Throughout their short life in big-time cricket Durham have usually been in need of a ventilator to ensure the continuation of breathing. Their players should have looked for winter jobs as deckchair attendants so they could put to wider use their experience of folding.
The transformation is hardly complete as their heavy defeat Canterbury yesterday showed, but in progressing from the group stages for the first time they have revealed a hitherto concealed toughness. This has been unearthed by their Australian captain, David Boon, whose teak-hardness it perfectly reflects.
Boon is a man of few words but at the end of last season he had spotted improvements. Considering they had finished 17th in the Championship and Sunday League, were dumped in the first round of the NatWest Trophy and failed to qualify in the B and H, he was being either risibly optimistic or wonderfully perceptive. He sent his players away for the winter, not to supervise deckchairs but to work on weight and fitness, cricketing strengths and weaknesses.
Boon, as captain and controller of team affairs, works in harness with the coach, the veteran Norman Gifford. The talking at team meetings tends to be done by Boon but Gifford's role as the wily old pro who has seen everything there is to be seen in English conditions is complementary. Both build up their players and since his arrival the Australian has endeavoured constantly to fuel them with a belief in themselves. "Confidence, confidence is what it's all about," he asserts. "Get a win or two together and you'll be surprised what that does."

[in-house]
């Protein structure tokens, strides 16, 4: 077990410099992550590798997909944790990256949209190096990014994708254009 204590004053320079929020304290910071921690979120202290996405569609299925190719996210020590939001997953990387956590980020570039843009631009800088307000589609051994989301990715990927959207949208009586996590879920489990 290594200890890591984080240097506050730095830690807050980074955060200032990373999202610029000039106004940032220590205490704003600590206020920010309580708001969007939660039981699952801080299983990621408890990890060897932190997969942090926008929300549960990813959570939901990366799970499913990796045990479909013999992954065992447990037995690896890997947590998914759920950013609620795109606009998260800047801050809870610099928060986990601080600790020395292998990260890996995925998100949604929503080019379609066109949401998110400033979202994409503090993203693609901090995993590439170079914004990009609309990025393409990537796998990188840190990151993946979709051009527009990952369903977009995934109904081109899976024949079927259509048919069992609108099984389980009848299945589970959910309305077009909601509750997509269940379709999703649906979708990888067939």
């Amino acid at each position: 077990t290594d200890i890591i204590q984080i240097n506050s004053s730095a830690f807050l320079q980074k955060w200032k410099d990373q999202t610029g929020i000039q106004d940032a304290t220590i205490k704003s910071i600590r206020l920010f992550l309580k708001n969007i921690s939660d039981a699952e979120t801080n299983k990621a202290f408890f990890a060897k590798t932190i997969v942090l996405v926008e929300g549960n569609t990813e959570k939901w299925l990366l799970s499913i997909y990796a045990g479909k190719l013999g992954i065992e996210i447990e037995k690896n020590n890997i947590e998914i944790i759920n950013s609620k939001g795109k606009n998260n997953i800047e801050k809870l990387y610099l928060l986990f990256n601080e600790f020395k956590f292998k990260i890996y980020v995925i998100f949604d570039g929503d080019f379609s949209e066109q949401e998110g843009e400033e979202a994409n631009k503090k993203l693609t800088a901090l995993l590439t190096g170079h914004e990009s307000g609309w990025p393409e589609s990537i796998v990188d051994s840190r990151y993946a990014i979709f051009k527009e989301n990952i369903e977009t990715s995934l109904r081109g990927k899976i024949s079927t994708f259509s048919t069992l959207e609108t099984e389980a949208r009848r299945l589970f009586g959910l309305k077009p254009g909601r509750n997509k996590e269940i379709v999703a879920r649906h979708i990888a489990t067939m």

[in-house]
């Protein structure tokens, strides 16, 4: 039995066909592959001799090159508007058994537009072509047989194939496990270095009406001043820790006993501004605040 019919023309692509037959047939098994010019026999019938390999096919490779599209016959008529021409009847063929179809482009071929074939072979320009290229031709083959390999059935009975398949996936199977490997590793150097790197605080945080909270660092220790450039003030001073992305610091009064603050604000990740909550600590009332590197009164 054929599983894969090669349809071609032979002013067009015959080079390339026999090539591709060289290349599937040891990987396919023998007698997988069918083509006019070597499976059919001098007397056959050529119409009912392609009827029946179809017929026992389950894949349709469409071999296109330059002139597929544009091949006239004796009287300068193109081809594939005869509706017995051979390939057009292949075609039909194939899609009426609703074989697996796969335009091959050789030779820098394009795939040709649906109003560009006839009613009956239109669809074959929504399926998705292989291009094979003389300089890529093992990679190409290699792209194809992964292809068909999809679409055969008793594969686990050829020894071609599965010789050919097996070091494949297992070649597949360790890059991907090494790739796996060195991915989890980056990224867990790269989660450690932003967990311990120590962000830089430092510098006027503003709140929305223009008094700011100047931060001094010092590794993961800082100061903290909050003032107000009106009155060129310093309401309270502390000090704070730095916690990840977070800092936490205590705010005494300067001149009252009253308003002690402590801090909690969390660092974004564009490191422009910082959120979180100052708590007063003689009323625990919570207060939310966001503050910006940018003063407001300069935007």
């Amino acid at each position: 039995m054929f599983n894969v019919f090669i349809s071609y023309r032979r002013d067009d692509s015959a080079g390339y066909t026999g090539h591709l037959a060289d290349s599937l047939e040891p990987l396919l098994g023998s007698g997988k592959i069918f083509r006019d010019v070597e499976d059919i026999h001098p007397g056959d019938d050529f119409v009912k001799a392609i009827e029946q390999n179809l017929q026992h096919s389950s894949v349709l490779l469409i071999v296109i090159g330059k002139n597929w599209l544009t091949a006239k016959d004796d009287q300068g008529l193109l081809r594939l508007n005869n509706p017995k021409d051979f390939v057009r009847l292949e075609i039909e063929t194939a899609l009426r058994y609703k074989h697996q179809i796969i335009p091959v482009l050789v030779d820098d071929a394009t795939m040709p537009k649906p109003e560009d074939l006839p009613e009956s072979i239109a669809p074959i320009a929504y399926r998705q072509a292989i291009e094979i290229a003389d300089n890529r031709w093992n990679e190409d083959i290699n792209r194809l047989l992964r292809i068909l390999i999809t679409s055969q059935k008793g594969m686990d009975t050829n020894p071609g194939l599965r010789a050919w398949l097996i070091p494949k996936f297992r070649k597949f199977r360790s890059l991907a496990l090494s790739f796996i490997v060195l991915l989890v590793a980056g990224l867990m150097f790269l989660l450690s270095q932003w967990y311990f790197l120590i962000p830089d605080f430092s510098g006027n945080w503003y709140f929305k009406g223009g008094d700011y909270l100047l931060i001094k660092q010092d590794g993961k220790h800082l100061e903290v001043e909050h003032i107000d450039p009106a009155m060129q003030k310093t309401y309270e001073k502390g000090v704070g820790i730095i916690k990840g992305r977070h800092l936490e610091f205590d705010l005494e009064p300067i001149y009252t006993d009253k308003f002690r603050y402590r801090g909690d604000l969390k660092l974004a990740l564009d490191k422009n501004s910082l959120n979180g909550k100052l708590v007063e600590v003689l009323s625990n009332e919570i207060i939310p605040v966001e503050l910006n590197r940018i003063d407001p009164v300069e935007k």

Confidence is, of course, the modern watchword of sportsmen and if everybody had it then it still wouldn't mean that everybody could win. But Boon has clearly instilled something. If one match and one victory can represent a change of mood it may well come to be seen someday as Durham's against Worcestershire earlier this month.
Needing 162 to win to guarantee a quarter-final place, Durham were 112 for 8 with the incoming tide about to engulf the collapsed deckchairs. The ninth wicket pair of Neil Killeen and Melvyn Betts put on an unbeaten 50 and there were still nearly 10 overs remaining when they won. In the days since the side have managed to compete without an array of senior players. Boon, vice-captain John Morris and opener Jonathan Lewis joined stalwart bowler Simon Brown on the injury list.
"That has been particularly pleasing," Gifford said. "We have changed things round and you can somehow sense it in the way that other teams approach us. They know they're going to be in for a game now. We've got a decent balance of youth and experience and I think that some of our young men could turn out to be accomplished cricketers."
That list embraces the rapidly advancing Melvyn Betts. When he was pitched in he was probably not ready for first-class cricket (a bit like Durham) but he possesses pace and movement. He gives batsmen the hurry-up and the acquisition of a touch more devil (Boon might help there) should bring him close to completion. Then there are Paul Collingwood, Neil Killeen, Steve Harmison and Michael Gough, all North-east lads, all achievers this season and testimony that their region is not only a hotbed of football.
Not all will play against Yorkshire at Headingley on Wednesday and therein lies something else which is new. Durham will be picking a team that does not pick itself, though Boon, who has broken a big toe, and Morris, whose calf muscle is torn again, may still be out. There is no assured place for the recovered Brown, one cap wonder (Ian Botham is the only other to have been picked for England while at Durham) and carrier of Durham's attack for most of their first-class existence.
"He looks like being fit but others have done well while Simon's been out," Gifford said. "If conditions are in his favour maybe he'll play." Whoever plays, the first hurdle to overcome will be to remember they have to turn up at the ground.Reuse content